Niclosamide suppresses tumorigenic potential and EMT in vivo.

Figure 5: Niclosamide suppresses tumorigenic potential and EMT in vivo. (A) The migratory activity of colon cancer cells treated with various concentrations of niclosamide was determined by transwell migration assay (left panels). Statistical significances compared to control (right panel) are denoted as **, P < 0.01 by a two-tailed Student’s t-test. (B) Combination effect of niclosamide and 5-FU on HCT116 and SW480 cells. The colon cancer cells were treated with various concentrations of 5-FU and niclosamide as indicated. Cell viability was measured trypan blue exclusion assay after 48 h of incubation. **, P < 0.01 by a two-tailed Student’s t-test. (C) Niclosamide inhibits the growth of colon cancer cells in vivo. HCT116 and SW480 colon cancer cells were inoculated into the flank of athymic nude mice prior to 24 h of treatment. Niclosamide (50 mg/kg dissolved in Cremophor EL) was intraperitoneally administered. Two asterisks, P < 0.01 compared to the vehicle control by Mann-Whitney test. (D) Niclosamide treatment reversed Snail-mediated EMT in SW480 xenografts. Tumor-bearing nude mice were given 50 mg/kg or 200 mg/kg body weight niclosamide for 3 days prior to sacrifice. Tumor tissues were collected and the protein abundances of Snail and E-cadherin in tumor lysates were then measured using immunoblot assay (left panels). The band intensity on each blot was normalized to the loading control and the relative protein abundance is shown as the ratio to that in the vehicle control (middle and right panels). Results are shown as means and s.d. One asterisk, P < 0.01; Two asterisks, P < 0.001 compared to the vehicle control by Mann-Whitney test.

Oral administration of niclosamide suppresses adenoma formation in APC-MIN mice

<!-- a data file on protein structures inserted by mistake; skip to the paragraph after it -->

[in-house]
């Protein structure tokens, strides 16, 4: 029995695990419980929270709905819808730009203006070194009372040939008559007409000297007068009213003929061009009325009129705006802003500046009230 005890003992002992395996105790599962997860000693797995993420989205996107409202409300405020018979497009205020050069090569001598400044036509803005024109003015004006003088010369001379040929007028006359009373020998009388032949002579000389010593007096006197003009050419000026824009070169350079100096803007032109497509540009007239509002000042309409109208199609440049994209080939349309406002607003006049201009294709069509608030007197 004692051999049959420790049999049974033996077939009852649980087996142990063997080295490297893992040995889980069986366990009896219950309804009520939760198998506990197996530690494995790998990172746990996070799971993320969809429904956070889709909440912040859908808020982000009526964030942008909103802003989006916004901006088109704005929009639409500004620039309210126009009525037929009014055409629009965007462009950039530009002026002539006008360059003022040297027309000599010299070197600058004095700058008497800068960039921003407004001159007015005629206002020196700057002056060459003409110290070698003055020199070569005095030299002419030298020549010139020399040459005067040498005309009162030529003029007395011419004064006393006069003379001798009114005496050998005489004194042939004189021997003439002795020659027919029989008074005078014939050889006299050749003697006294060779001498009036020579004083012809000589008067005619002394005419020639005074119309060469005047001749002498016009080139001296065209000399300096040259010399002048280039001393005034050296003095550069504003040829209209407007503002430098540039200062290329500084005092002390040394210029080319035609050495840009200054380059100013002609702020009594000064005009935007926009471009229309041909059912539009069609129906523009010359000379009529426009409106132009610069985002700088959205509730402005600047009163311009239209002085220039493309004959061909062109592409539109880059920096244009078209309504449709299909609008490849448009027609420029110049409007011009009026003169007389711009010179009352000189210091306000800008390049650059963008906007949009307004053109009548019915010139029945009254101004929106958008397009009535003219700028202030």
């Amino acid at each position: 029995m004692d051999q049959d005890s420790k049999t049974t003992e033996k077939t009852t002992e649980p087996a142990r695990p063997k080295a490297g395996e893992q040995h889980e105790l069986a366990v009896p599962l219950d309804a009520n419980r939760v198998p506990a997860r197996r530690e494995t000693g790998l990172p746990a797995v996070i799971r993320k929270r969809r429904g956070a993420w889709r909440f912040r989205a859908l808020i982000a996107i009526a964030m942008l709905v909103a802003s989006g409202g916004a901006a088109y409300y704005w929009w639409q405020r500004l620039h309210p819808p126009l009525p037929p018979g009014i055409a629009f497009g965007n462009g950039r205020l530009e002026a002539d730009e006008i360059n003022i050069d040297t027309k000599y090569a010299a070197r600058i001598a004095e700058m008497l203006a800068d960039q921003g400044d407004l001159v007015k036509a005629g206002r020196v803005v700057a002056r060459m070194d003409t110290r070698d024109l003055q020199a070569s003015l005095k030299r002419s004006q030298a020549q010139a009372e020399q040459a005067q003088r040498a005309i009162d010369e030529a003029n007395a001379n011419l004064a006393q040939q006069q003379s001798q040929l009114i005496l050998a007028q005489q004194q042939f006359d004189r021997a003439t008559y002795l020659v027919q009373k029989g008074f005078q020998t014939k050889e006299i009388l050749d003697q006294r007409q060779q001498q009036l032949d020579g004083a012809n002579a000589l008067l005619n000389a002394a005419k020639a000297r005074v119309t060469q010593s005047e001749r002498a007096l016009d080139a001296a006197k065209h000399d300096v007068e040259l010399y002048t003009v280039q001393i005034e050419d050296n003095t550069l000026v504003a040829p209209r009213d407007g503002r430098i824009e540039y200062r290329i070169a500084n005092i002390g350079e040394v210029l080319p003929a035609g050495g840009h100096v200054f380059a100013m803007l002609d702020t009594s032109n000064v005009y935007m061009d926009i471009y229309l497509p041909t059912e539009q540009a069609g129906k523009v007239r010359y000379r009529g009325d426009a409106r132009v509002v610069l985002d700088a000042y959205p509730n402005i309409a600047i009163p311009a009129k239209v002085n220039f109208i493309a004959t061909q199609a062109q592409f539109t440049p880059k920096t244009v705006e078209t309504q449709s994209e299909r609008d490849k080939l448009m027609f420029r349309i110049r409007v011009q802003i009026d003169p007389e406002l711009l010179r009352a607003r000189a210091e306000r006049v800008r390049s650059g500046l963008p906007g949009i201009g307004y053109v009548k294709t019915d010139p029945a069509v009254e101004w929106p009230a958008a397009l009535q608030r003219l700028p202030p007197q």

The adenomatous polyposis coli (APC), most commonly mutated in sporadic colon cancer, is a key tumor suppressor gene that acts as a gatekeeper of intestinal epithelial homeostasis by restricting cytosolic β-catenin [27-30]. Mutational inactivation of APC is also a well-known genetic background of FAP patients. Axin2, a representative downstream target of TCF/LEF transcriptional machinery, is highly abundant in colon cancer cells as well as in adenomas due to loss of APC function [18, 19, 21]. Given the observations that niclosamide suppresses canonical Wnt activity and EMT via Axin-GSK3 inhibition, we next tested whether niclosamide could attenuate TCF/LEF transcriptional activity and Snail abundance induced by mutant APC. When we transfected mutant APC in 293 cells, TCF/LEF transcriptional activity increased and niclosamide treatment relieved this activity together with decreased ß-catenin and Snail abundance in a dose-dependent manner (Figure 6A), indicating that niclosamide effectively attenuates canonical Wnt activity and Snail abundance induced by APC mutation. To prove functional relevance in vivo, we preliminarily tested the effect of niclosamide on adenoma formation in APC-MIN (multiple intestinal neoplasia, APCΔ850) mice model. APC-MIN mice (3 weeks old) were intraperitoneally injected with daily doses of vehicle as control (n = 6, 6 times/week) or 50 mg/kg niclosamide (n = 7, 6 times/week). Fourteen weeks after niclosamide administration, the intestinal adenoma burden was significantly decreased while the body weight was unaffected (Supplementary Figure 5A). FAP having an inherited APC germ-line mutation results in multiple adenomatous polyps and a nearly 100% risk of colon cancer before age 40 [31, 32]. While several adjunctive therapies with COX or ornithine decarboxylase inhibitors have been approved in patients with FAP, long-term follow up results were limited on adenoma formation, with increased risk of various complications, such as cardiovascular events [33, 34]. Upregulation of Axin2 and Snail abundance in APC-MIN adenoma or precancerous sporadic adenoma has been well-reported [18, 35], and Snail inhibition using anti-sense morpholino suppressed adenoma formation in APC-MIN model [36]. To examine the clinical relevance of our observations, we next designed in vivo experiments to test the therapeutic availability of niclosamide for FAP patients. APC-MIN mice were orally administrated 6 times/week with daily doses of vehicle (15% sugar gel) as control (n = 8) or 50 mg/kg niclosamide (n = 10) or 200 mg/kg niclosamide (n = 10). Interestingly, oral administration of niclosamide for 14 weeks end-point significantly suppresses intestinal adenoma formation in APC-MIN model, with no apparent dose-dependency (Figure 6B and Supplementary Figure 5B). The mice were stable during the drug treatment. These results suggest the prospect of niclosamide as a repositioned drug for FAP patients.